In this issue

Jonathan Tobin: Defending the Right to a Jewish State

Heather Hale: Compliment your kids without giving them big heads

Megan Shauri: 10 ways you are ruining your own happiness

Carolyn Bigda: 8 Best Dividend Stocks for 2015

Kiplinger's Personal Finance editors: 7 Things You Didn't Know About Paying Off Student Loans

Samantha Olson: The Crucial Mistake 55% Of Parents Are Making At Their Baby's Bedtime

Densie Well, Ph.D., R.D. Open your eyes to yellow vegetables

The Kosher Gourmet by Megan Gordon With its colorful cache of purples and oranges and reds, COLLARD GREEN SLAW is a marvelous mood booster --- not to mention just downright delish
April 18, 2014

Rabbi Yonason Goldson: Clarifying one of the greatest philosophical conundrums in theology

Caroline B. Glick: The disappearance of US will

Megan Wallgren: 10 things I've learned from my teenagers

Lizette Borreli: Green Tea Boosts Brain Power, May Help Treat Dementia

John Ericson: Trying hard to be 'positive' but never succeeding? Blame Your Brain

The Kosher Gourmet by Julie Rothman Almondy, flourless torta del re (Italian king's cake), has royal roots, is simple to make, . . . but devour it because it's simply delicious

April 14, 2014

Rabbi Dr Naftali Brawer: Passover frees us from the tyranny of time

Greg Crosby: Passing Over Religion

Eric Schulzke: First degree: How America really recovered from a murder epidemic

Georgia Lee: When love is not enough: Teaching your kids about the realities of adult relationships

Cameron Huddleston: Freebies for Your Lawn and Garden

Gordon Pape: How you can tell if your financial adviser is setting you up for potential ruin

Dana Dovey: Up to 500,000 people die each year from hepatitis C-related liver disease. New Treatment Has Over 90% Success Rate

Justin Caba: Eating Watermelon Can Help Control High Blood Pressure

The Kosher Gourmet by Joshua E. London and Lou Marmon Don't dare pass over these Pesach picks for Manischewitz!

April 11, 2014

Rabbi Hillel Goldberg: Silence is much more than golden

Caroline B. Glick: Forgetting freedom at Passover

Susan Swann: How to value a child for who he is, not just what he does

Cameron Huddleston: 7 Financial Tasks You Should Tackle Right Now

Sandra Block and Lisa Gerstner: How to Profit From Your Passion

Susan Scutti: A Simple Blood Test Might Soon Diagnose Cancer

Chris Weller: Have A Slow Metabolism? Let Science Speed It Up For You

The Kosher Gourmet by Diane Rossen Worthington Whitefish Terrine: A French take on gefilte fish

April 9, 2014

Jonathan Tobin: Why Did Kerry Lie About Israeli Blame?

Samuel G. Freedman: A resolution 70 years later for a father's unsettling legacy of ashes from Dachau

Jessica Ivins: A resolution 70 years later for a father's unsettling legacy of ashes from Dachau

Kim Giles: Asking for help is not weakness

Kathy Kristof and Barbara Hoch Marcus: 7 Great Growth Israeli Stocks

Matthew Mientka: How Beans, Peas, And Chickpeas Cleanse Bad Cholesterol and Lowers Risk of Heart Disease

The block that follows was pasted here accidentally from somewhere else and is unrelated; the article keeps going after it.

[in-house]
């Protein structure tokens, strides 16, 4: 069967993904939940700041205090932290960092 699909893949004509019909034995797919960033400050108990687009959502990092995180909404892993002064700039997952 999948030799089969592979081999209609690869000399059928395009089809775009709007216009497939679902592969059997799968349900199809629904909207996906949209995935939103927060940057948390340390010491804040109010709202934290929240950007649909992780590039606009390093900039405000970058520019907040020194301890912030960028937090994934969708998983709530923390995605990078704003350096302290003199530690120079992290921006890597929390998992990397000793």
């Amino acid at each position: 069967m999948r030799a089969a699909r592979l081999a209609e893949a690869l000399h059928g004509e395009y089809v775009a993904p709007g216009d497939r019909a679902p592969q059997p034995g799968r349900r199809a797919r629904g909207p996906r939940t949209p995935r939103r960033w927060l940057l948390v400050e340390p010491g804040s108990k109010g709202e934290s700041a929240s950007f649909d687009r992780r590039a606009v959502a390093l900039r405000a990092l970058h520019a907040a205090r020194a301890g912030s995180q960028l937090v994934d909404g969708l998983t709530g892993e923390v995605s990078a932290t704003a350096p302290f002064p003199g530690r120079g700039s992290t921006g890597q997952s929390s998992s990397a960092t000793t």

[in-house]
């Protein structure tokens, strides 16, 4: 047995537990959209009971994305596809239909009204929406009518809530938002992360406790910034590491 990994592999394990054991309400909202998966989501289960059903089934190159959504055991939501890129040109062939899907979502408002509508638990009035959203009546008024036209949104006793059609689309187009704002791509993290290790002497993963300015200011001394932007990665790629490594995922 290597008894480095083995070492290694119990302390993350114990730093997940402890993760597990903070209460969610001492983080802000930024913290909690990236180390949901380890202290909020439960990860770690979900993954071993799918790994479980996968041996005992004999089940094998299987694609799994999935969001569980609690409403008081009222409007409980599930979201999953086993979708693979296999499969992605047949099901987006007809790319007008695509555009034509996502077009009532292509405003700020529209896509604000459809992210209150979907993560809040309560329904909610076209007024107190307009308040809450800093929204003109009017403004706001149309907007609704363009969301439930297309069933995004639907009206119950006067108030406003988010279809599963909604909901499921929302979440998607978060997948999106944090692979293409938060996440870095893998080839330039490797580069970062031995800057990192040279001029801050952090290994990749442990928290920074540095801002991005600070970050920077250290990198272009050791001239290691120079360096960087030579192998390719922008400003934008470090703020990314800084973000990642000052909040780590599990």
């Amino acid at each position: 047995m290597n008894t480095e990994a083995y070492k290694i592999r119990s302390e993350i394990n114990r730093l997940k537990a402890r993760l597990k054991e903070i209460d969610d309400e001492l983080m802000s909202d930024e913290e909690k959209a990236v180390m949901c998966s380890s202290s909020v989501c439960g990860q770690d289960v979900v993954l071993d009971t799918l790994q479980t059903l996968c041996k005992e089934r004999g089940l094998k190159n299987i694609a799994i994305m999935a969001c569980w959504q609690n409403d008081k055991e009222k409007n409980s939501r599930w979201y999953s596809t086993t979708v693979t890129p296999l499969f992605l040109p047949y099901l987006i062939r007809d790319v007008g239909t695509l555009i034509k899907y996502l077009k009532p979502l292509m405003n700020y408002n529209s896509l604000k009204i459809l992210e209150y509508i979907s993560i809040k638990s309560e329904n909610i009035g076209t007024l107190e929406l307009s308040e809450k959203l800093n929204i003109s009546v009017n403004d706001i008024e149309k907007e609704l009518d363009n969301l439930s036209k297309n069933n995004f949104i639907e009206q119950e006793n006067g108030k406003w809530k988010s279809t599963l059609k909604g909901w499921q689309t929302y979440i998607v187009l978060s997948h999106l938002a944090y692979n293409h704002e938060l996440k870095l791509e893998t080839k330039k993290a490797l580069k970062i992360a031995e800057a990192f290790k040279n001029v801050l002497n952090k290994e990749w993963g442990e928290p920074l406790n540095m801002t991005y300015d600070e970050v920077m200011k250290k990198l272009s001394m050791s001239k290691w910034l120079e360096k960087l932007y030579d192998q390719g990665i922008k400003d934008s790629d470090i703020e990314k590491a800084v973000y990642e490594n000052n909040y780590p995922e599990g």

Sabrina Bachai: 5 At-Home Treatments For Headaches

The Kosher Gourmet by Daniel Neman Have yourself a matzo ball: The secrets bubby never told you and recipes she could have never imagined

April 8, 2014

Lori Nawyn: At Your Wit's End and Back: Finding Peace

Susan B. Garland and Rachel L. Sheedy: Strategies Married Couples Can Use to Boost Benefits

David Muhlbaum: Smart Tax Deductions Non-Itemizers Can Claim

Jill Weisenberger, M.S., R.D.N., C.D.E : Before You Lose Your Mental Edge

Dana Dovey: Coffee Drinkers Rejoice! Your Cup Of Joe Can Prevent Death From Liver Disease

Chris Weller: Electric 'Thinking Cap' Puts Your Brain Power Into High Gear

The Kosher Gourmet by Marlene Parrish A gift of hazelnuts keeps giving --- for a variety of nutty recipes: Entree, side, soup, dessert

April 4, 2014

Rabbi David Gutterman: The Word for Nothing Means Everything

Charles Krauthammer: Kerry's folly, Chapter 3

Amy Peterson: A life of love: How to build lasting relationships with your children

John Ericson: Older Women: Save Your Heart, Prevent Stroke Don't Drink Diet

John Ericson: Why 50 million Americans will still have spring allergies after taking meds

Cameron Huddleston: Best and Worst Buys of April 2014

Stacy Rapacon: Great Mutual Funds for Young Investors

Sarah Boesveld: Teacher keeps promise to mail thousands of former students letters written by their past selves

The Kosher Gourmet by Sharon Thompson Anyone can make a salad, you say. But can they make a great salad? (SECRETS, TESTED TECHNIQUES + 4 RECIPES, INCLUDING DRESSINGS)

April 2, 2014

Paul Greenberg: Death and joy in the spring

Dan Barry: Should South Carolina Jews be forced to maintain this chimney built by Germans serving the Nazis?

Mayra Bitsko: Save me! An alien took over my child's personality

Frank Clayton: Get happy: 20 scientifically proven happiness activities

Susan Scutti: It's Genetic! Obesity and the 'Carb Breakdown' Gene

Lecia Bushak: Why Hand Sanitizer May Actually Harm Your Health

Stacy Rapacon: Great Funds You Can Own for $500 or Less

Cameron Huddleston: 7 Ways to Save on Home Decor

The Kosher Gourmet by Steve Petusevsky Exploring ingredients as edible-stuffed containers (TWO RECIPES + TIPS & TECHINQUES)

Jewish World Review August 25, 2008 / 24 Menachem-Av 5768

The Joe I know and what it means for McCain

By David Broder

Printer Friendly Version
Email this article

http://www.JewishWorldReview.com | DENVER — I cannot believe that it has been more than 20 years since I interviewed Sen. Joe Biden about his reflections on his first presidential race, but the date on the column is irrefutable: Jan. 6, 1988.

The man chosen Saturday by Barack Obama as his running mate was as self-critical as any politician can be — as tough on himself as John McCain was about his involvement with a savings-and-loan operator in the 1980s that made him one of the "Keating Five."